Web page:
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The Essential Hybrid Car Handbook: A Buyer's Guideby Nick Yost
Synopses & Reviews
The hybrid car—a more eco-friendly combination of electricity and gasoline—has moved beyond the “green” cult that embraced it and now plays an important role in the plans of every major automaker. The Essential Hybrid Car Handbook
gives readers the information they need to make purchasing decisions, and a whole lot more. Presenting a thorough comparison of all models on the road today, The Essential Hybrid Car Handbook covers price, cost-effectiveness, technology, ecological advantages, their proliferation since the first Honda Insight was sold in 2000, a glimpse at who buys them, and a prediction for their future. This book presents a fascinating and comprehensive look at an entirely new breed of auto that continues to inspire great passion in its owners.
A passionate, upbeat and highly informative look at hybrid cars, their innovative technology, and the cultlike devotion surrounding them.
Wonder if now is the time to buy a hybrid car?
The Essential Hybrid Car Handbook gives you all the information you need to make a decision. With a thorough comparison of all models on the road today, this one volume covers price, cost-effectiveness, technology, and ecological advantages.
To make sure you have the fullest perspective on all your options, Nick Yos also charts the advantages and disadvantages of every viable alternative fuel - ethanol, biodiesel, hydrogen, natural gas, electricity. And he takes a close look at how the new fuel-sipping minicars stack up against hybrids.
About the Author
Nick Yost has been an automotive columnist for newspapers (Reading [PA] Eagle and Times, Washington Times) and magazines (Men’s Health, Robb Report) for more than thirty years.
Table of Contents
The Hybrid Car Book
Table of Contents
An overview of the modern hybrid car in the United States, touching on the price, technology, ecological advantages, their proliferation since the first Insight was sold in 2000, a glimpse at who buys them, and a prediction for their future. Primary sources will will be J.D. Power, for sales statistics, and manufacturers’ spokespeople.
Chapter One The Hybrid Phenomenon
Who buys them, why they buy them and the apparent cult-like devotion to them.
J. D. Power predicts that the number of hybrids sold will increase from 212,000 vehicles in 2005 to 780,000 by 2012. That would be a mere 4.2 percent of the market, but that has not discouraged the manufacturers from accelerated development programs. Toyota is now in the lead, followed by Honda and then Ford, which is basing a large share of its current promotional advertising on its big hybrid plans. But GM, Mercedes and BMW have entered a partnership to develop shared technology that could work in a wide variety of applications. And, the other manufacturers are not sitting still. Are they really so economical? Charts, worksheets, lists. Sidebar on early hybrid experiments (Porsche, etc.). Updates from consumer-focused studies about hybrids. Interview with the first person who bought a hybrid (it was a Honda Insight.) I will then interview other owners, including celebrities.
Chapter Two Simple Concept, Complicated Science
How hybrid cars work now; with lots of illustrations of engines
In a nutshell, a hybrid car combines electric motors with small, fuel efficient gasoline or diesel engines. The electric motors relieve the gasoline engine of its duties whenever possible, enhancing fuel mileage and reducing pollution. When the power of a larger engine is required, the motors work in combination with the conventional powerplant for passing, climbing hills, etc. However, making this happen seamlessly requires a coordinated effort made possible by sophisticated electronic systems. Not only must the teamwork among electric motor and engine be coordinated, but the batteries which run the electric motors must be kept charged. This is accomplished through regenerative braking whenever possible, and when that is insufficient, the generation of electric power by the gasoline engine. Sources will be spokesmen for the manufacturers.Hybrid cars are often touted as the savior of a warming environment and the key to reducing dependence on fossil fuels,. But is it that simple? How much energy does it take to produce the batteries and the electronic systems? How long do the batteries last and what happens to them when they powerplant is running all the time. Is a technology coming that will alter that? need to be replaced? Hybrids are most efficient in city traffic, returning fuel economy that is vastly superior to conventional powerplants. But the margin of victory is not nearly as great on the open road when the gasoline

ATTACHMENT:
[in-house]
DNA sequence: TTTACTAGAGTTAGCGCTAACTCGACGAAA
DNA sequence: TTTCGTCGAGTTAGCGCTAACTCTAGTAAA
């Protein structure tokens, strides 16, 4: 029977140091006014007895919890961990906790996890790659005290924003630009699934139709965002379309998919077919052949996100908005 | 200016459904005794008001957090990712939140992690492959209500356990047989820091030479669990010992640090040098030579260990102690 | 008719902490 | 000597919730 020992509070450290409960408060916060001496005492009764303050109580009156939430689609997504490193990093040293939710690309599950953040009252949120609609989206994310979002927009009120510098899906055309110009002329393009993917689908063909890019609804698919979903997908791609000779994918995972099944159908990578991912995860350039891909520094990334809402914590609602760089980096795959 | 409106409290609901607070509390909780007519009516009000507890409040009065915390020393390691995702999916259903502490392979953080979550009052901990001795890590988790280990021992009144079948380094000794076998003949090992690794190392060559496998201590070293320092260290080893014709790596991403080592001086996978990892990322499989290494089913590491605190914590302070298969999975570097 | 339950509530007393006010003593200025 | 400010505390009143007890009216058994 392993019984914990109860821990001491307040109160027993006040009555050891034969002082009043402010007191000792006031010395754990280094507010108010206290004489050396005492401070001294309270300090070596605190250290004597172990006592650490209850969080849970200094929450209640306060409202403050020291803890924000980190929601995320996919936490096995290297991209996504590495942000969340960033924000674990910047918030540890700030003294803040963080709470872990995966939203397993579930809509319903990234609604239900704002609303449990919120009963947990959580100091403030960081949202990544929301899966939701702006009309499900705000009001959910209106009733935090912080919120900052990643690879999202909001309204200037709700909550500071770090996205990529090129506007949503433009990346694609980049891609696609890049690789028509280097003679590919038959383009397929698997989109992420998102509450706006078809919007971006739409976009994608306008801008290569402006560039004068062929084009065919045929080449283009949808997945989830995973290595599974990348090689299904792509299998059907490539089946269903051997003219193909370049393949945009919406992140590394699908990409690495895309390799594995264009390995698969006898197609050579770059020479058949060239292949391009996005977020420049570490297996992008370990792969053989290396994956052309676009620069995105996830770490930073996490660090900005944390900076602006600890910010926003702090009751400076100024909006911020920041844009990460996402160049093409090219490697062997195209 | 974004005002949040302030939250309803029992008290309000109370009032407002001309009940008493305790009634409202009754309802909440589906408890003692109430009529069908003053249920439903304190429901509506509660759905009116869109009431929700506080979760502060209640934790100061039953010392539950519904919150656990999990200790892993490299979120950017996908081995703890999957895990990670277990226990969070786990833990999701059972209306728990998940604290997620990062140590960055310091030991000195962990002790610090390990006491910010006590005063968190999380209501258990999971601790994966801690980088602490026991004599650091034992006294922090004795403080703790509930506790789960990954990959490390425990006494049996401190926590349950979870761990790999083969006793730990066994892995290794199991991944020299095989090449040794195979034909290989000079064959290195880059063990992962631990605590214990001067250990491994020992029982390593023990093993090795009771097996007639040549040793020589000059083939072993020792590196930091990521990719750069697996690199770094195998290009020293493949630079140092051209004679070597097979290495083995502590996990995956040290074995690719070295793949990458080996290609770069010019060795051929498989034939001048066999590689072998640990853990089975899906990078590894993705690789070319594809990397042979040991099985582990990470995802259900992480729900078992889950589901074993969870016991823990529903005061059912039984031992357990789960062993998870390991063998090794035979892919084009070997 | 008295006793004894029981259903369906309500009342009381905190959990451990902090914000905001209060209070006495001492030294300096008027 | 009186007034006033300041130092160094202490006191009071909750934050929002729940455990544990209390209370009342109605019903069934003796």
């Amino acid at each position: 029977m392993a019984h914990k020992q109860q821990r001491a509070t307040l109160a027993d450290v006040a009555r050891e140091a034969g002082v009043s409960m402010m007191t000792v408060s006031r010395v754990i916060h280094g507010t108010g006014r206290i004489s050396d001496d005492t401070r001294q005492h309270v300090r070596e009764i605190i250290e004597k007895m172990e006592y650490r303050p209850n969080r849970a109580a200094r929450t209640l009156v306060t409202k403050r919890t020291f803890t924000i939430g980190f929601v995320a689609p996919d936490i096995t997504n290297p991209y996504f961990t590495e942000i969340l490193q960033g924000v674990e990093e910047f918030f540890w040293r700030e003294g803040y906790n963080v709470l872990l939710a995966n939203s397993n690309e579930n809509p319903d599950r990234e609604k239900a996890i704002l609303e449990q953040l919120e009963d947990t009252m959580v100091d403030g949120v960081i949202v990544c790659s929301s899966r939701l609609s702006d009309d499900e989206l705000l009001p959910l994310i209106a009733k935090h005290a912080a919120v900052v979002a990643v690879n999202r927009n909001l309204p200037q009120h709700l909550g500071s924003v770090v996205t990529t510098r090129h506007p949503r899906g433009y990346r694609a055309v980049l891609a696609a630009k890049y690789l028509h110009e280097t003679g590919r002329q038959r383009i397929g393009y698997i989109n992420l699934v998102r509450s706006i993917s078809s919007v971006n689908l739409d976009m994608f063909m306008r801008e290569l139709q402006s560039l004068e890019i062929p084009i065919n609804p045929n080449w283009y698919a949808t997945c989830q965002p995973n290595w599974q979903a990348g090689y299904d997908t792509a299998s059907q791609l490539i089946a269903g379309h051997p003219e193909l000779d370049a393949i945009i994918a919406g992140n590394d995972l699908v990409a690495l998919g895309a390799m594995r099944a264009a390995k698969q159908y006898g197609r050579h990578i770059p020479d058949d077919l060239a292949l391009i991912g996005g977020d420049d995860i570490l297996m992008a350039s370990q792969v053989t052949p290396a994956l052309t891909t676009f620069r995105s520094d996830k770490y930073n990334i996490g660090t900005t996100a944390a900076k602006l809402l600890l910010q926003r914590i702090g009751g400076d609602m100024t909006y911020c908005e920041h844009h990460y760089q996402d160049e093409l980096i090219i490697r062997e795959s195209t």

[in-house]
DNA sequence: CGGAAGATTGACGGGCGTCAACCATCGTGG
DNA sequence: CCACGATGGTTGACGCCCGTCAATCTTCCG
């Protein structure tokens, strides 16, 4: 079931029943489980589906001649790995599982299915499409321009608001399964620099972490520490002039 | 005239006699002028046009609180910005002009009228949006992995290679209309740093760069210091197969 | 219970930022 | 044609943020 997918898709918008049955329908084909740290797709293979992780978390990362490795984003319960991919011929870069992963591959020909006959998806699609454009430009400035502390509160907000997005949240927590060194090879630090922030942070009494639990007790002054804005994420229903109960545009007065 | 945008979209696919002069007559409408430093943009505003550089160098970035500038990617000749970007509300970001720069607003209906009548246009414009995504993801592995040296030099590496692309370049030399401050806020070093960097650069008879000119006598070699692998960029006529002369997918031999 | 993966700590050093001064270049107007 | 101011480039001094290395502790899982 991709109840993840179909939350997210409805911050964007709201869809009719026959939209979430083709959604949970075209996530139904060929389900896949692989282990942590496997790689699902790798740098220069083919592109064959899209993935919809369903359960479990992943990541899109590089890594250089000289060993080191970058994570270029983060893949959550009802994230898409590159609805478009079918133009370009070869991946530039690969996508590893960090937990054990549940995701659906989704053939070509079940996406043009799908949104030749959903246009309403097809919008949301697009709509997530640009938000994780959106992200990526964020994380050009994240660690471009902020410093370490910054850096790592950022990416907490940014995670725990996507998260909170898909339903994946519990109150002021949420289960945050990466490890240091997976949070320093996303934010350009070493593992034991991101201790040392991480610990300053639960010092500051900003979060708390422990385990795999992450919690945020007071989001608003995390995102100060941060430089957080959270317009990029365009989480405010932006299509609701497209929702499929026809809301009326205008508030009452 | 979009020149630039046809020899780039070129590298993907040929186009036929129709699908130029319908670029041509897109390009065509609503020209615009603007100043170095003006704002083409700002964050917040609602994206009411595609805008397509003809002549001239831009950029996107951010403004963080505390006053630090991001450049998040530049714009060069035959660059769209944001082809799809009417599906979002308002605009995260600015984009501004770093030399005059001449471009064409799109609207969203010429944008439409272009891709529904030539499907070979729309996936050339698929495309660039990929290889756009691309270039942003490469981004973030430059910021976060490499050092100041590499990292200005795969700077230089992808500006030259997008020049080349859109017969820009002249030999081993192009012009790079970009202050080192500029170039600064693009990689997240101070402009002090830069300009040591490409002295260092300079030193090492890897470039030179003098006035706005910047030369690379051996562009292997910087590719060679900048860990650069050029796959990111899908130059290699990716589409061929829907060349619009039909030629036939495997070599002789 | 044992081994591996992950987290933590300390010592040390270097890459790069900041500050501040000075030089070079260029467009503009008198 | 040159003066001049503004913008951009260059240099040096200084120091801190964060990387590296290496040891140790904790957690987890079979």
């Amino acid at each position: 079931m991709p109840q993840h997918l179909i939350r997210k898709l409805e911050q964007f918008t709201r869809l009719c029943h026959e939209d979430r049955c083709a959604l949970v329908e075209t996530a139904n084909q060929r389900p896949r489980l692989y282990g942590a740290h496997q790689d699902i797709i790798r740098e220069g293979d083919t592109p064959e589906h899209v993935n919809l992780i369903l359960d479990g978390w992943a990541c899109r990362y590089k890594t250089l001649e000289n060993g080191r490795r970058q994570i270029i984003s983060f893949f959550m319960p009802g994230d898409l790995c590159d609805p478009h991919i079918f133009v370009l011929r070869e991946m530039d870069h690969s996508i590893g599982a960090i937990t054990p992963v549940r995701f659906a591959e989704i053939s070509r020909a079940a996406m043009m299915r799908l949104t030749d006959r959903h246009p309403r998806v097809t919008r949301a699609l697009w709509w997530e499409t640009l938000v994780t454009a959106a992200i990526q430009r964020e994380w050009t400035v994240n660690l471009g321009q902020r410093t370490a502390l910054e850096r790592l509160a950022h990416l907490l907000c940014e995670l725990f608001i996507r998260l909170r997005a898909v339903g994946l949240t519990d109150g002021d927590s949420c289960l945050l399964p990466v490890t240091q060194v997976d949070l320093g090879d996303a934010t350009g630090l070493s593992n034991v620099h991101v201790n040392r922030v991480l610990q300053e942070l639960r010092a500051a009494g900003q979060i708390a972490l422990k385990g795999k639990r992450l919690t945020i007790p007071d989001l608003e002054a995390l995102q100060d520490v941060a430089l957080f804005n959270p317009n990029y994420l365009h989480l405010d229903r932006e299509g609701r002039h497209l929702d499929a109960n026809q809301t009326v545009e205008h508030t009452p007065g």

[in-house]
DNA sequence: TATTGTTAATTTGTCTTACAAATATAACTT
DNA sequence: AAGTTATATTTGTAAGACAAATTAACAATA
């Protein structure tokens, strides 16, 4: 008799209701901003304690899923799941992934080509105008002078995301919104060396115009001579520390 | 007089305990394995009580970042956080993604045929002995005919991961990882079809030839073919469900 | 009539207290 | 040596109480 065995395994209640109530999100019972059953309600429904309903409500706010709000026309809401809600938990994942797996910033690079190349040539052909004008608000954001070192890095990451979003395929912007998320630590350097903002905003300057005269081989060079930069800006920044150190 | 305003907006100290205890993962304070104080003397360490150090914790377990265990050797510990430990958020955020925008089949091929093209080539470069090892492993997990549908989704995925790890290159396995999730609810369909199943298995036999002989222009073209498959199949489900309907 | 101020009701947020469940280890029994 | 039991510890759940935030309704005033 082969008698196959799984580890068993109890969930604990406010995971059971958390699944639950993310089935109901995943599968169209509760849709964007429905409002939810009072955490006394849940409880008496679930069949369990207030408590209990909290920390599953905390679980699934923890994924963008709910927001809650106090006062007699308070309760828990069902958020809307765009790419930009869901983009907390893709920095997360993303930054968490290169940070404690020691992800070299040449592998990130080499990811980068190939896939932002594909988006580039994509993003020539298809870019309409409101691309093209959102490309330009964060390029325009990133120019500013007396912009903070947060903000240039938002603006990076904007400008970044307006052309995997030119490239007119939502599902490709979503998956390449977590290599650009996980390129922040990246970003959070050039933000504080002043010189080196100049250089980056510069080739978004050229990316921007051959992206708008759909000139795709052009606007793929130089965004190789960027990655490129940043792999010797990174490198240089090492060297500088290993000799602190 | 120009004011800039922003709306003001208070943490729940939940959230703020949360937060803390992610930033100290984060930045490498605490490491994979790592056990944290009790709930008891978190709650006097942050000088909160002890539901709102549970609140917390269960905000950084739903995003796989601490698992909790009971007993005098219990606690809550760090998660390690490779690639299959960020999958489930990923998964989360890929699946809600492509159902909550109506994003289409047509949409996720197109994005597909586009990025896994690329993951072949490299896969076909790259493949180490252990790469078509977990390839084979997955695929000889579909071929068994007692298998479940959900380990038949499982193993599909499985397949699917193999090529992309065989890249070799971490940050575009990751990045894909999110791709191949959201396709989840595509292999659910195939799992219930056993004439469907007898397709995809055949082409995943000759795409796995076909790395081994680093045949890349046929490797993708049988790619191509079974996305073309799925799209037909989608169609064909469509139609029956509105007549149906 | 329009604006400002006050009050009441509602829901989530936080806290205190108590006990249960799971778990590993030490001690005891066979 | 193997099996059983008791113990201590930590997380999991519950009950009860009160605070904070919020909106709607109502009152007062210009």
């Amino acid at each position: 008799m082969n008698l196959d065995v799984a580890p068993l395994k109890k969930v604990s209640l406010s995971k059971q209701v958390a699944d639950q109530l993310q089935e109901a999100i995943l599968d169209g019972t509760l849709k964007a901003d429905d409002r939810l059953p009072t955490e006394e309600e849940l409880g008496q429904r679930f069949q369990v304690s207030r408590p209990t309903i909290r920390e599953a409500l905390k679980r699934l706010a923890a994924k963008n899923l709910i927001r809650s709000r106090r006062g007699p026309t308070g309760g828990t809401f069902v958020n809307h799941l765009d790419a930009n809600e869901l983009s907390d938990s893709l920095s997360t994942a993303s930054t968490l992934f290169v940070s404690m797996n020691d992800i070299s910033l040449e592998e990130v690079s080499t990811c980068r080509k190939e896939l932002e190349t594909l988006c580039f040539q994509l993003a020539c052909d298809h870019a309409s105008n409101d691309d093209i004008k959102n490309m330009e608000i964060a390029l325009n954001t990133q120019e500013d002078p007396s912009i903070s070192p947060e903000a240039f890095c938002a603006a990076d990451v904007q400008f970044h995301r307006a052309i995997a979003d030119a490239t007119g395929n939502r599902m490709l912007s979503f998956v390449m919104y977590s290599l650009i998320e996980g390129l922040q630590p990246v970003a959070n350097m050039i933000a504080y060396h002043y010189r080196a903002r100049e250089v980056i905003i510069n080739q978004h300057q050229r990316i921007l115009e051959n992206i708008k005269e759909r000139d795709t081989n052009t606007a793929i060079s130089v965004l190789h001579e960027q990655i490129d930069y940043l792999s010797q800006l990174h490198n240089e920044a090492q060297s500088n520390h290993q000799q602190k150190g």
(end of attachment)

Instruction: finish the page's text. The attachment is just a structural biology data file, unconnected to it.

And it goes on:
Chapter Three The Cars Today
Organized by manufacturer. Including lots of sidebars, illustrations. We will commission illustrations; also will reproduce photos of cars.
This chapter will take a look at what’s on the market now, what’s around the corner and how the various manufacturers will employ hybrid technology. For example, General Motors is a big producer of gas-guzzling trucks. Hybrid truck powerplants are expected to be an important part of their future. Also includes author’s own reviews—he has done test-drives of many hybrid models in production today.
Chapter Four Final Solution or a Gateway to the Future?
Plenty of information with a good dose of upbeat futurism.
This chapter will get the experts’ opinions on whether hybrid technology is a long-term solution to reducing fossil fuel dependence or merely a stop-gap measure on the way to an entirely new technology that will eliminate oil as a power source. The talk now is of hydrogen. Vehicles have been made that run on it, but will it be cost effective? And can the country develop a viable fuel-delivery system. Are there any other, different technologies being developed?
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